It was an easy ride to Piste past a few small villages, Tequila factories and agave plantations. In the heat of the day, these small villages appeared deserted as it was no doubt siesta time. Even the roadside dogs were too sleepy to bark, and even less inclined to chase you down the road. I even had to wake the shop owner form his midday hammock-slumber to get a cold drink. I soon reached Piste and found a room at The Piramide Inn. I also met up again with Ernest who was camping at a posada down the road. I took a walk to the famed ruins of Chichen Itza with its imposing El Castillo. The pyramid is designed to represent the Mayan calendar. Its four sides contain 365 steps (depicting their solar year), 52 panels (for each year in the Mayan century, as well as each week in the solar year) and 18 terraces (for the 18 months in the religious year).
13 September - Piste – Izamal - 77km
In the morning I went past Ernest where he was camping but he was not yet ready so I set off down the back roads towards Merida. It was a fantastic ride through dense jungle and past tiny Mayan villages. It was blistering hot and these tiny villages looked deserted as I cycled through. Soon the clouds gathered and in no time at all it started bucketing down like it can only do in the tropics. I pulled my cap down low and continued on amidst thunder and lighting. When the thunder and lightning became too much for my nerves, I pulled off and waited until the worst was over.
A few kilometres down the road, I reached the interesting town of Izamel with its impressive historic architecture. The entire town is in an okra colour - no wonder Izamal is known is "The Yellow City". It was an important city of the Pre-Columbian Mayan civilization with temples to the creator deity, Itzamna, and to the Sun God, Kinich Ahau.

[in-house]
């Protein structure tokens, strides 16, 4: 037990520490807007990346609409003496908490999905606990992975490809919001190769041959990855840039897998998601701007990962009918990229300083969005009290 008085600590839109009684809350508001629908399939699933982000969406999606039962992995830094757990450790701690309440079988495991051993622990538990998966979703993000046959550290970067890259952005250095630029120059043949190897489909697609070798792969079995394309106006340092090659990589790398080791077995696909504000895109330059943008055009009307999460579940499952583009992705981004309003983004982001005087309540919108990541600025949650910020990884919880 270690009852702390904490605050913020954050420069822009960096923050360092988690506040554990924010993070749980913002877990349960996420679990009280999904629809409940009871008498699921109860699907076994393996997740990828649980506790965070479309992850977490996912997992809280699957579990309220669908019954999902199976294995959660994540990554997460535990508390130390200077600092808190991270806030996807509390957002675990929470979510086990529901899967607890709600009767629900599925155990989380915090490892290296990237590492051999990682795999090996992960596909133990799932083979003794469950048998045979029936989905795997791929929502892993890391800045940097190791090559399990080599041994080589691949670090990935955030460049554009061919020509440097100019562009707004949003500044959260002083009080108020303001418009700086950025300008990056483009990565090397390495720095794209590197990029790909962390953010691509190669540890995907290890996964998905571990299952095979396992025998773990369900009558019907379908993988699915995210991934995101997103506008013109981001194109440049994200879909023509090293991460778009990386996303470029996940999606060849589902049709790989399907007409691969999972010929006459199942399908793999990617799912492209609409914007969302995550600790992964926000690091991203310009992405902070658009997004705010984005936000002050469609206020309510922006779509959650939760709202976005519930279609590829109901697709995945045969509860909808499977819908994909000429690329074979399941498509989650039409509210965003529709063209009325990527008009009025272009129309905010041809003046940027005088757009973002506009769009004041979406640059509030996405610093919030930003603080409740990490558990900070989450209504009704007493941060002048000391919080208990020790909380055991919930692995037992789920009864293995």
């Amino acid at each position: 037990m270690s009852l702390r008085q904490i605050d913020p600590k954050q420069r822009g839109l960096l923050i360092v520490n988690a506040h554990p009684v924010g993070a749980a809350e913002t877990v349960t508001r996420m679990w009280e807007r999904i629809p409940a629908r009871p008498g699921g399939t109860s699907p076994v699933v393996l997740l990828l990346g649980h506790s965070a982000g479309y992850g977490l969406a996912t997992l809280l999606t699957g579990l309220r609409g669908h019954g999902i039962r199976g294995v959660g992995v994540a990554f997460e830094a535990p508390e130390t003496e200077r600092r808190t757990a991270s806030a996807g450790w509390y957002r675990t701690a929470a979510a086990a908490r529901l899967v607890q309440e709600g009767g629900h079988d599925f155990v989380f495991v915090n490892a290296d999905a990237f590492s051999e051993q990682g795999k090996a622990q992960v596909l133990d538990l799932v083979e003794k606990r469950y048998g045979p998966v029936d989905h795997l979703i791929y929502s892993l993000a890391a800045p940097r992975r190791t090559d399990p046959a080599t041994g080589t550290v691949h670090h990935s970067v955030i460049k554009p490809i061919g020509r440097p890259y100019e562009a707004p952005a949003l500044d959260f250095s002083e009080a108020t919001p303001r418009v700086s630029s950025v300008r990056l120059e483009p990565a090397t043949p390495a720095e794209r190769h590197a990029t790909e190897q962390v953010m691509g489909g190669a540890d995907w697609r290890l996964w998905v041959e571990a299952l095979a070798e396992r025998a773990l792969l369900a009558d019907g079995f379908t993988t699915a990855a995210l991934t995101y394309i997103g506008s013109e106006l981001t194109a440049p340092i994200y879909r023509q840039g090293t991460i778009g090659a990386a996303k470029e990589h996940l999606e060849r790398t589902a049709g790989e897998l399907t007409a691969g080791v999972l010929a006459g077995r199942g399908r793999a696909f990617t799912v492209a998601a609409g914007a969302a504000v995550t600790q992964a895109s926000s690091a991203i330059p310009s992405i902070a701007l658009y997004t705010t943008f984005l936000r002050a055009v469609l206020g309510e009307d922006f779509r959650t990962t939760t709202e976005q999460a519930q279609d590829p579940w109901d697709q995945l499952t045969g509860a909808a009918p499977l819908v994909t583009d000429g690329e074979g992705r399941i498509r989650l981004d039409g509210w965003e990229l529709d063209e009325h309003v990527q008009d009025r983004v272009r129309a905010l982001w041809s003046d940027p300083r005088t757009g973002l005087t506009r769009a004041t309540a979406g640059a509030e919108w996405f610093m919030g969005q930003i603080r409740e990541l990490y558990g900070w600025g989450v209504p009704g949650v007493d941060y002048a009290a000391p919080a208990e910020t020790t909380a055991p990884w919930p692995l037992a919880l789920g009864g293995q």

After the Spanish conquest of Yucatán, a Spanish colonial city was founded atop the existing Mayan one. However, the conquistadors felt that it was too much trouble to level the 2 largest structures, so they placed a small Christian temple atop the great pyramid, and built a large Franciscan Monastery on top of the acropolis. Much of the cut stone from the Pre-Columbian city was reused to build the Spanish churches, monastery, and existing surrounding buildings.
I took a room in Posada Flory, and that night Ernest and I almost lost each other again, as he was sent away twice when he came looking for me (amazingly, none of the staff could remember a tourist woman on a loaded bike). Luckily, the second time I heard his voice and emerged from my room to sort out the confusion!
14 - 19 September - Izamel – Merida - 70km
It was once again a fascinating ride past small villages steeped in history, fascinating cultures and interesting architecture. Again we got caught in the rain but after taking shelter for a while it cleared up enough for us to continue on to Merida. We found a room at the Hotel Trinidad, a weird and wonderful place. Not quite a hotel and not quite a hostel but a jumble of rooms adorned with the strangest art/artifacts/antiques/junk you can imagine. It even had a pool set in a kind of hidden garden! What a great place. The room was more like a flat with 2 bedrooms, bathroom and small kitchen area. Seeing that we intended to seek out the American embassy in order to find out about a visa for America, we booked the room for 5 days (seeing that it was a Friday) and got quite a large discount. Just imagine 5 days in one place!!! Wow, I have not been 5 nights in one place for a very long time!!!!
We were smack bang in the middle of the Historic Centre, and that evening we took a walk about town with locals and tourists alike.